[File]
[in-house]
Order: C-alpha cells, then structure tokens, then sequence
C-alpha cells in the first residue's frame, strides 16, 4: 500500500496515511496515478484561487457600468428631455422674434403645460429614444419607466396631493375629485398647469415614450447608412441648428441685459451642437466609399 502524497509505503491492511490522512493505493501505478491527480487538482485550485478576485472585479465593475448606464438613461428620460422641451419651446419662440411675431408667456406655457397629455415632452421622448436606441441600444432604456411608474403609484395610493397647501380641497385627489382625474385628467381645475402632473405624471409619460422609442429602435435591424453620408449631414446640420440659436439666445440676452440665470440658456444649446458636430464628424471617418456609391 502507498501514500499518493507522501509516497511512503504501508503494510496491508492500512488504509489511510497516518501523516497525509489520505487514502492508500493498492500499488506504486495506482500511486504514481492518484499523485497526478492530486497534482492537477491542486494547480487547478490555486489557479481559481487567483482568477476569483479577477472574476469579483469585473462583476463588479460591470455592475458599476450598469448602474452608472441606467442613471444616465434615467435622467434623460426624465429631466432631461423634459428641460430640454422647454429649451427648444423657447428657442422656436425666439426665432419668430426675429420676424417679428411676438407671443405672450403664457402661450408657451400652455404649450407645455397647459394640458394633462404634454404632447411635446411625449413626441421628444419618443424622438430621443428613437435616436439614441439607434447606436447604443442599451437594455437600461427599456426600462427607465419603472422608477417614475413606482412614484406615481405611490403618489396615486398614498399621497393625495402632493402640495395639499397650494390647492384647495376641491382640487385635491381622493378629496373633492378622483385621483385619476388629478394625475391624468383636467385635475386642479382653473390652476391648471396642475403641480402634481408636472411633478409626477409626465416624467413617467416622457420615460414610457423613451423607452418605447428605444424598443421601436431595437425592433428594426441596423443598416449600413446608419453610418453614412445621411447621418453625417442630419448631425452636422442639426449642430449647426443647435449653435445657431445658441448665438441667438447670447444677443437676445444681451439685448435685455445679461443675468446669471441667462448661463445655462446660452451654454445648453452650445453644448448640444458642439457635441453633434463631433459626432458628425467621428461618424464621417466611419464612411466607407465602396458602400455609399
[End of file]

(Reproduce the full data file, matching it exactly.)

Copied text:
[in-house]
Order: C-alpha cells, then structure tokens, then sequence
C-alpha cells in the first residue's frame, strides 16, 4: 500500500496515511496515478484561487457600468428631455422674434403645460429614444419607466396631493375629485398647469415614450447608412441648428441685459451642437466609399 502524497509505503491492511490522512493505493501505478491527480487538482485550485478576485472585479465593475448606464438613461428620460422641451419651446419662440411675431408667456406655457397629455415632452421622448436606441441600444432604456411608474403609484395610493397647501380641497385627489382625474385628467381645475402632473405624471409619460422609442429602435435591424453620408449631414446640420440659436439666445440676452440665470440658456444649446458636430464628424471617418456609391 502507498501514500499518493507522501509516497511512503504501508503494510496491508492500512488504509489511510497516518501523516497525509489520505487514502492508500493498492500499488506504486495506482500511486504514481492518484499523485497526478492530486497534482492537477491542486494547480487547478490555486489557479481559481487567483482568477476569483479577477472574476469579483469585473462583476463588479460591470455592475458599476450598469448602474452608472441606467442613471444616465434615467435622467434623460426624465429631466432631461423634459428641460430640454422647454429649451427648444423657447428657442422656436425666439426665432419668430426675429420676424417679428411676438407671443405672450403664457402661450408657451400652455404649450407645455397647459394640458394633462404634454404632447411635446411625449413626441421628444419618443424622438430621443428613437435616436439614441439607434447606436447604443442599451437594455437600461427599456426600462427607465419603472422608477417614475413606482412614484406615481405611490403618489396615486398614498399621497393625495402632493402640495395639499397650494390647492384647495376641491382640487385635491381622493378629496373633492378622483385621483385619476388629478394625475391624468383636467385635475386642479382653473390652476391648471396642475403641480402634481408636472411633478409626477409626465416624467413617467416622457420615460414610457423613451423607452418605447428605444424598443421601436431595437425592433428594426441596423443598416449600413446608419453610418453614412445621411447621418453625417442630419448631425452636422442639426449642430449647426443647435449653435445657431445658441448665438441667438447670447444677443437676445444681451439685448435685455445679461443675468446669471441667462448661463445655462446660452451654454445648453452650445453644448448640444458642439457635441453633434463631433459626432458628425467621428461618424464621417466611419464612411466607407465602396458602400455609399